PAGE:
A Salute to Our Teachers

A Salute to Our Teachers

DK India

DK India's youthful and dynamic team works closely with its UK and rest of the world counterparts to help produce DK's award-winning and bestselling reference books for adults and children in more than 40 languages for the local and international markets.
September 5, 2015

Teaching, a cultivation of minds, is undoubtedly noble. But it is also daunting. It takes a special kind of courage to walk into a classroom full of children, day after day, and it's only right that we acknowledge it. So, this Teachers' Day, the back-benchers of DK India, Team Licensing, pay homagetheir most memorable teachers. Memory lane can throw up interesting hindsights.

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I hate Math: always have and always will. But on this Teachers' Day, it's my math teacher I remember. Mr. Kakkar was a man of very few words and a voice that would never be raised at students yet commanded the classroom effortlessly. For his 45-minute class, I would sit in the last row and pretend to study while I sketched, positioning my bulky bag on the table to hide from his view. One fine day, he stood near my desk and complimented one of my sketches. I was so surprised! And then he went on to explain to me the value of grids in art and the calculations that are necessary to get proportions right while drawing. He piqued my interest and, though I wasn't convinced that math would be of much help to me, I grudgingly started paying attention in class. I have to admit, his subtle nudge has taken me a long way in the designing I do daily. Math did not become any easier, but it did become more interesting thanks to my teacher.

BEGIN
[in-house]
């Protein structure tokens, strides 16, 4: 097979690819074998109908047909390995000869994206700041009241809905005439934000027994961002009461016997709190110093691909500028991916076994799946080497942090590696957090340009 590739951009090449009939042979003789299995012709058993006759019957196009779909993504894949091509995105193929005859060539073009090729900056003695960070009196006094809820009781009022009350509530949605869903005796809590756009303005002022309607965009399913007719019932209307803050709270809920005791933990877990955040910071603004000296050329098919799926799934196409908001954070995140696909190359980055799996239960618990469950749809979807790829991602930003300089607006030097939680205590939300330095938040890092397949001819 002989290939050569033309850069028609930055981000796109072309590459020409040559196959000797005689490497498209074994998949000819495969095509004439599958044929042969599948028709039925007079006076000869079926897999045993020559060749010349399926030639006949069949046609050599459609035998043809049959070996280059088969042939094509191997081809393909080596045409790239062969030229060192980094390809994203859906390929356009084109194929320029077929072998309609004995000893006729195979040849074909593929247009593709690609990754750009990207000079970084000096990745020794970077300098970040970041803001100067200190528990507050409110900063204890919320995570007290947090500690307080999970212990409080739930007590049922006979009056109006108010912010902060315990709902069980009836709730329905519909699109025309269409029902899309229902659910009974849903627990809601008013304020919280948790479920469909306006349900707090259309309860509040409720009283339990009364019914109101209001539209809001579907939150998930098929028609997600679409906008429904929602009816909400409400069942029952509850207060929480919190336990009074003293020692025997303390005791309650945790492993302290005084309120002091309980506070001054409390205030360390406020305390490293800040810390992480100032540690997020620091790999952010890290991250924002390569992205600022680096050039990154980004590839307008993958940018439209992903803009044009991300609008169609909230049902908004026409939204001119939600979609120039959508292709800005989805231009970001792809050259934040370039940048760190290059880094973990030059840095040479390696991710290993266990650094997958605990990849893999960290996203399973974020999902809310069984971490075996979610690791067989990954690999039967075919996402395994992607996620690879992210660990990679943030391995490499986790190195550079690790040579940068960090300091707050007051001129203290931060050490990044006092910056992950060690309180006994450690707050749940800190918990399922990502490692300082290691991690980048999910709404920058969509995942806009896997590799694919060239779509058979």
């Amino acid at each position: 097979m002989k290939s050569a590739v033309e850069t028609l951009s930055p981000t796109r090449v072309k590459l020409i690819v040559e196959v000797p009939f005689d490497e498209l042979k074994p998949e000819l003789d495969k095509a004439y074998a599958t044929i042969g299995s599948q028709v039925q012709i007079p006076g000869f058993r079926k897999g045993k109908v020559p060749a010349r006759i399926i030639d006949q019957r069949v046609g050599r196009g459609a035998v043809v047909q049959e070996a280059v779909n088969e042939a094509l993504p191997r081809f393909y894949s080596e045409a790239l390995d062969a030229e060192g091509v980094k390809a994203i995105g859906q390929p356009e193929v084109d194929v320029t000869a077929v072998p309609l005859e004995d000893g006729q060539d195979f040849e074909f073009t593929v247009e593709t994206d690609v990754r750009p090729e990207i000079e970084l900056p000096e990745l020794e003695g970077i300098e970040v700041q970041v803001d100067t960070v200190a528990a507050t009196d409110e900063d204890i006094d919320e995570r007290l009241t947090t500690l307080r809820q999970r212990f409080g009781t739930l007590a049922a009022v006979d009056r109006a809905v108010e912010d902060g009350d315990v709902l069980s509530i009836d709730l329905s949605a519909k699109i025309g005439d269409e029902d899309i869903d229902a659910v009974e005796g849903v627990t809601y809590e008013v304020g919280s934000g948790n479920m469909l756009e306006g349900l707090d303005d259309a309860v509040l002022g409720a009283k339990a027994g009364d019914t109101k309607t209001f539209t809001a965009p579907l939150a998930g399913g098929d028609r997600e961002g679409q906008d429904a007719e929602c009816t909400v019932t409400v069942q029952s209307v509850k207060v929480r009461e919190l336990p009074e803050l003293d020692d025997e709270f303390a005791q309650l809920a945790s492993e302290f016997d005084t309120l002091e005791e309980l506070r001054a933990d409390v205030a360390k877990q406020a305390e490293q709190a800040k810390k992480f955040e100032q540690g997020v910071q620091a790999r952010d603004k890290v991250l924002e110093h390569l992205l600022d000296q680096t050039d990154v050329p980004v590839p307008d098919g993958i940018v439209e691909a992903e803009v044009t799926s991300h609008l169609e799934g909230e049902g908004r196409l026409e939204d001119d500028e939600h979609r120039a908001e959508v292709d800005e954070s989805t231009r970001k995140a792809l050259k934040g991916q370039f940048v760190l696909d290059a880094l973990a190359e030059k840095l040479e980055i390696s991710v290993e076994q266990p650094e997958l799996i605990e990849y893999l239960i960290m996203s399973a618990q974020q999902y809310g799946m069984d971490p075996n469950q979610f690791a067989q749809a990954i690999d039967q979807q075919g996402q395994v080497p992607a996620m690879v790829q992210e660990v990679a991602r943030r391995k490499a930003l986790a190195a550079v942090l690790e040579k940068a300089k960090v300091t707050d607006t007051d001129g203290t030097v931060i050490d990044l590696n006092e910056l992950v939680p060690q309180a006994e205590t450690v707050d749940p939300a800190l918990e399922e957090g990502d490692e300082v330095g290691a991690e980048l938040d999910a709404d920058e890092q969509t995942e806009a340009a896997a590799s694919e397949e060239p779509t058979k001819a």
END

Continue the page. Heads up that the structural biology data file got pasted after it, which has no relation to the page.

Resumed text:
Suzena Sengupta , Art Editor

 

Mrs. Usha Iyer was my College Mother. She's seen my laughter and my tears. She was the one I called whenever I felt lost. If not for her, I wouldn't be standing here, confident enough to face this world full of competition. She was, and she is, my strength. I draw from her courage everyday. Thank you, Usha Ma'am, for always being there and being that ray of hope in my dark times. You're an amazing soul. Happy Teachers' Day Ma'am! I love you.

Ishita Chawla , Assistant Art Editor

 

I take this opportunity to reminisce about my second-year physical chemistry professor in college. If you are studying science, it is exceptionally rare to find an educationist who is, well, intelligent yet amusing. From flirting with girls to solving complex thermochemistry problems (we later realised he had chits hidden all over his body for inspiration), he was quite the entertainer. His epic nasal twang, nearly-bald head, and horribly large eyes can still give me nightmares. Though I have forgotten his name, some crazy memories I share with the lab rats fortunate enough to attend his classes still surface every now and then.

Tina Jindal , Editor

 

Eight years after graduation, I still think about my art teacher. She was the only one who consistently supported and encouraged me through my high school years. My fondest memory of her is that she was always okay with me bunking regular classes and let me peacefully work on art projects all day long!

Pallavi Kapur , Art Editor

 

My cute, Italian, sketching teacher Lucas was the one who inspired me to pursue design. He was very friendly and approachable. He challenged our conventional understanding of teaching. We were told that teachers are strict and difficult, and students shouldn't like them. But it was impossible to think that when we had a teacher like him. He was, without doubt, the warmest, most encouraging person I have met and he has changed the way I perceive art and design forever.

Akansha Jain , Assistant Art Editor

 

When I think of my teachers, only one name comes to my mind: tall, gaunt and a Gregory Peck lookalike, Mr. Tripathi was my Hindi teacher and an inspiration. Driven mostly to consider Hindi a “low” language, he challenged my thinking and I inherited from him, among other things, a deep appreciation for vernacular voices. He taught us novels and plays, theories of translation and many such things. But mostly, he taught us sensitivity and awareness. He would constantly ask us to introspect. And it was he, who explained the true meaning of literature as lived experience to us. I'll never forget our very own Atticus Finch.

Arushi Vats , Editor

 

Illustration: Richa Verma

 

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